I would actually call these New Keynesian (NK) claims. For example, in "Interest and Prices," Mike Woodford takes pains to address the concern, which came out of the previous macro literature, that nominal interest rate pegs are unstable. Woodford's claim is that a Taylor rule that conforms to the Taylor principle (a greater than one-for-one increase in the nominal interest rate in response to an increase in inflation) will imply determinacy. That is, if there are no shocks, then the nominal interest rate is pegged at a constant forever, and the inflation rate is a constant - the inflation target. Further, in the basic NK model, if Woodford's claim is correct then, in the absence of shocks, if the central bank wants to increase its inflation target, then the nominal interest rate should increase one-for-one with the increase in the inflation target, and actual inflation will respond accordingly. Under basic NK logic, this behavior is supported by promises to increase the nominal interest rate in response to higher inflation - and this inflation never materializes in equilibrium.

But, whatever we think Neo-Fisherite or New Keynesian ideas are, Narayana is making a particular argument in his note, and we want to get to the bottom of it. I don't think the analogy part is particularly helpful though. There are two problems considered in Narayana's note. One is an asset pricing problem, and the other has to do with the properties of a particular NK model. As far as I can tell, the extent of the commonality is that solving each problem can involve geometric series. Otherwise, understanding one problem won't help you much with the other.

The asset pricing problem looks like a trick question you might give to unwitting PhD students on a prelim exam. The equilibrium one-period real interest rate is negative and constant forever, and we're asked to price an asset that pays out a constant real amount each period forever. Question: Solve for the steady state price of the asset. Answer: Dummy, there is no steady state price for the asset. Since a rational economic agent in this world values future payoffs more than current payoffs, if we compute the present value of the payoffs, it will be infinite.

Well, so what? On to the second problem. Narayana uses a version of the standard NK model. We're in a world with certainty - no shocks. I'll change the notation so I don't have to use Greek letters. From standard asset pricing, and assuming constant relative risk aversion utility, we can take logs and getHere, y is the output gap (the difference between actual output and efficient output), i is the inflation rate, R is the nominal interest rate, and r is the subjective discount rate (or the "natural real interest rate"). The second equation is a Phillips curveThis is the only difference from standard NK, as the Phillips curve doesn't have a term in anticipated inflation. This makes the solution easy, but I don't think it otherwise changes the basic mechanics.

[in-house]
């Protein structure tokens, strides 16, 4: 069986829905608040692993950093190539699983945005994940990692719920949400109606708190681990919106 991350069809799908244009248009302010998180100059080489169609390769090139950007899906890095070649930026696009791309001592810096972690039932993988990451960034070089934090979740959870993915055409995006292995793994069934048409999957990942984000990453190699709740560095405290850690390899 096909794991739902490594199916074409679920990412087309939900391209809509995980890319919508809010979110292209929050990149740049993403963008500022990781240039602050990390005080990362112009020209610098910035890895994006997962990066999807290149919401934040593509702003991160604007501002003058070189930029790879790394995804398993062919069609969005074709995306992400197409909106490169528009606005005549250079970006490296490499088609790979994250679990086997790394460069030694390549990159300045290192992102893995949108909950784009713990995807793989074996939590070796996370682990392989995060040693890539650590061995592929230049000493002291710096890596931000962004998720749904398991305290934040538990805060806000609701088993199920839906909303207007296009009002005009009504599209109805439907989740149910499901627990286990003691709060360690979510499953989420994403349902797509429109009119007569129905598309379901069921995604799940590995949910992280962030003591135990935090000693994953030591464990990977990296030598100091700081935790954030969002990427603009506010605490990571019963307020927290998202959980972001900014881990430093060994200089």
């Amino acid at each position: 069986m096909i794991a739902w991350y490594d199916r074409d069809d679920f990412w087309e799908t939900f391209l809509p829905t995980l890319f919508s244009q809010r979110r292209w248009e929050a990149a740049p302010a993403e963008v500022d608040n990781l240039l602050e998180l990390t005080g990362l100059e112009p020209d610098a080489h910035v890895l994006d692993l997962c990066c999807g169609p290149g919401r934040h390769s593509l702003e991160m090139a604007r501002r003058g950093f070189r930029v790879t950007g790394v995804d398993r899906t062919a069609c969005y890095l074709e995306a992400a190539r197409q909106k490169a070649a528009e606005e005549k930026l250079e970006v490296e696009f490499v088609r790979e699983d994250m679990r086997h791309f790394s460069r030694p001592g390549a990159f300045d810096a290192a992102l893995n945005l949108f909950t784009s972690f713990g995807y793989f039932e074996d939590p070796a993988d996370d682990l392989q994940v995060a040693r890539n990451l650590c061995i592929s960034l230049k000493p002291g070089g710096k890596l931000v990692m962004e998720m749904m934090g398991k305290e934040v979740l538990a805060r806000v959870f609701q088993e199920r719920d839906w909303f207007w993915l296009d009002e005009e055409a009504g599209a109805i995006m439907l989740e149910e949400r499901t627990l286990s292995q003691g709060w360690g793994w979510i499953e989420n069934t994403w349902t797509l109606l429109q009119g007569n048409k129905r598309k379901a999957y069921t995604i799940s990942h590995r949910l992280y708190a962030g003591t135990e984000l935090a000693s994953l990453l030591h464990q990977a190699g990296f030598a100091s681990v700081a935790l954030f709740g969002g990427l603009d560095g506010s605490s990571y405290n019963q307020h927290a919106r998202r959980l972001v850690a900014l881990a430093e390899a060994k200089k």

In general, we can solve to get the difference equationThen, an equilibrium involves finding a sequence of inflation rates that solves the difference equation (3) given some sequence of nominal interest rates, or some policy rule governing the central bank's choice of the nominal interest rate each period.

So, suppose that the nominal interest rate is a constant R forever, and suppose that, in period T the inflation rate is i(T). Then, we can solve the difference equation (3) forward to getSimilarly, we can solve (3) backward to getSo, for any real number i(T) equations (4) and (5) describe an equilibrium. Thus, there is a whole continuum of equilibria, indexed by i(T). In equation (4), the second term on the right-hand side converges to zero as n goes to infinity, for any i(T). Thus, all equilibria converge in the limit to an inflation rate of R-r. That's the long-run Fisher relation. In equation (5), the second term does not converge as n goes to infinity, i.e. as time runs backward to minus infinity. If i(T) < R - r, then inflation runs off to minus infinity as time runs backward, and if i(T) > R - r, then inflation runs off to infinity as time runs backward. This is typical of course - we have a difference equation that's stable if we solve it forward, and it's unstable if we solve it backward. Note that one equilibrium is i(t) = R - r in every period.